A Causal Model Explaining the Perception and Acceptance of Gene Technology1

Authors


  • 1

    The author gratefully acknowledges the assistance of Claudia Roth and Andreas Urwyler in data collection.

2 Correspondence concerning this article should be addressed to Michael Siegrist, Psychologisches Institut, Abteilung Sozialpsychologie, Plattenstrasse 14, 8032 Zurich, Switzerland.

Abstract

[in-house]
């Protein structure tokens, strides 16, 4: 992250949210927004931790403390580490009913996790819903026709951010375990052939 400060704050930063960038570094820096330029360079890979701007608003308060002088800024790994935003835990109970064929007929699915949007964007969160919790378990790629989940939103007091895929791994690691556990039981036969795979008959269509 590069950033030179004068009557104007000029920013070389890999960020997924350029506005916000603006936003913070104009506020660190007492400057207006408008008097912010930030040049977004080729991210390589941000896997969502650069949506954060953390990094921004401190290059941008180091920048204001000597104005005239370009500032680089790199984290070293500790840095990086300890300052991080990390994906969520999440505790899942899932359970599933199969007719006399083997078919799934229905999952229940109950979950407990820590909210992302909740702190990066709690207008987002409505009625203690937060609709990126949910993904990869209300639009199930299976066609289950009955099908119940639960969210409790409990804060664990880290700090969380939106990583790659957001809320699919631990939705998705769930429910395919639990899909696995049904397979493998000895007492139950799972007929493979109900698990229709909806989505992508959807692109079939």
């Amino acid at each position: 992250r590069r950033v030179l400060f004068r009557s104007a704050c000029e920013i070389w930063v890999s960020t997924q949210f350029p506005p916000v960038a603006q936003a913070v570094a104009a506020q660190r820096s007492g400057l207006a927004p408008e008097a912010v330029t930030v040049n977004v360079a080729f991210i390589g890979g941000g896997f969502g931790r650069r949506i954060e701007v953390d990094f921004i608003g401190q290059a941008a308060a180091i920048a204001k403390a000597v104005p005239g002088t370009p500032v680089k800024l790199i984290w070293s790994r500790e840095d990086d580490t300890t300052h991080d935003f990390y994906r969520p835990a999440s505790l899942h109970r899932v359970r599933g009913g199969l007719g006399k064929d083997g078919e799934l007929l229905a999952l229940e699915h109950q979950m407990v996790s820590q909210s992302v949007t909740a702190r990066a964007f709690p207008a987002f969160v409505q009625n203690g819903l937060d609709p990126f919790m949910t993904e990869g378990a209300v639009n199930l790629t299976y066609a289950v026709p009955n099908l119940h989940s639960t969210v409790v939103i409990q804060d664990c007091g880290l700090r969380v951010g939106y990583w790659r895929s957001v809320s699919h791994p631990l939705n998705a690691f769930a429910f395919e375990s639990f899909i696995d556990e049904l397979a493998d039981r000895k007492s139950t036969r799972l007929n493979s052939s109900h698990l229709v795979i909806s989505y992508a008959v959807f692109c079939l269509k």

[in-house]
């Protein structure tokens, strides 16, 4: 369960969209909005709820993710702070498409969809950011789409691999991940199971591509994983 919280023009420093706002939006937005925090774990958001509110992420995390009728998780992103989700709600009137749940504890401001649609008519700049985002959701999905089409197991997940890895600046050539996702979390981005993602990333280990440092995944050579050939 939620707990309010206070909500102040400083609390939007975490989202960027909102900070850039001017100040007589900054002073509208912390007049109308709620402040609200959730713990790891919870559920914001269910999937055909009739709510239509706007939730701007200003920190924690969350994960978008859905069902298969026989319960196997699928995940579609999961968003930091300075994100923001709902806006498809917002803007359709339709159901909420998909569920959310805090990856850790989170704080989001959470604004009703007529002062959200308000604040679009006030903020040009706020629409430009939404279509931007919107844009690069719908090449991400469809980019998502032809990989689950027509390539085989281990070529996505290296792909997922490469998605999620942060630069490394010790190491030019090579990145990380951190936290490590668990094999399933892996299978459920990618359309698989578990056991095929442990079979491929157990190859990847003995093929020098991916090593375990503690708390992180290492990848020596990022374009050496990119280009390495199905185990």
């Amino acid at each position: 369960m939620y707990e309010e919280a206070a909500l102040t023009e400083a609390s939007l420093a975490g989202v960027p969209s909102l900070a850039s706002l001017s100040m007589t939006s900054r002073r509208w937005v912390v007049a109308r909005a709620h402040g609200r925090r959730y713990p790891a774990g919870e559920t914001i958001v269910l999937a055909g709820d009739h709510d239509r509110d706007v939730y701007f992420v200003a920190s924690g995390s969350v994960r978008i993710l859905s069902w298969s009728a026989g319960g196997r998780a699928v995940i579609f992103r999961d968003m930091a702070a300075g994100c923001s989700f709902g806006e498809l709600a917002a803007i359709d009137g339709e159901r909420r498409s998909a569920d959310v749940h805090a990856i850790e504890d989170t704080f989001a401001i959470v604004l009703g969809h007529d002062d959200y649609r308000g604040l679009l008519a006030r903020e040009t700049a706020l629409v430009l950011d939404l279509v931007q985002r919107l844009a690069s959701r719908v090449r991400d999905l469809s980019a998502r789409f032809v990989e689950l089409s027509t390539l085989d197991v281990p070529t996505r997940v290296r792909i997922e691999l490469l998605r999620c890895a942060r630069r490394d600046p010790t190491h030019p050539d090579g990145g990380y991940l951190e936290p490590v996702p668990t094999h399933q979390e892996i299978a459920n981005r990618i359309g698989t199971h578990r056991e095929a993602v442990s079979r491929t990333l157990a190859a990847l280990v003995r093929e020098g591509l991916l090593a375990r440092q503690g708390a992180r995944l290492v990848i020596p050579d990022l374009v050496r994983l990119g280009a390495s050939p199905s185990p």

This study examined factors affecting perceived risks and acceptance of gene technology. Based on the reviewed literature, a causal model was proposed. The plausibility of the postulated model was tested using structural equation modeling procedures. Participants were randomly selected students from a Swiss university (N= 837). Results indicated that trust in companies and scientists performing gene manipulations have a strong effect on the benefits and risks perceived. When trust was controlled for the inverse relationship between perceived risk and perceived benefit vanished. Furthermore, world views, perceived benefit, and perceived risk each are found to contribute independently to the prediction of acceptance of gene technology. World views and trust appear to play an important role in perceptions of gene technology.

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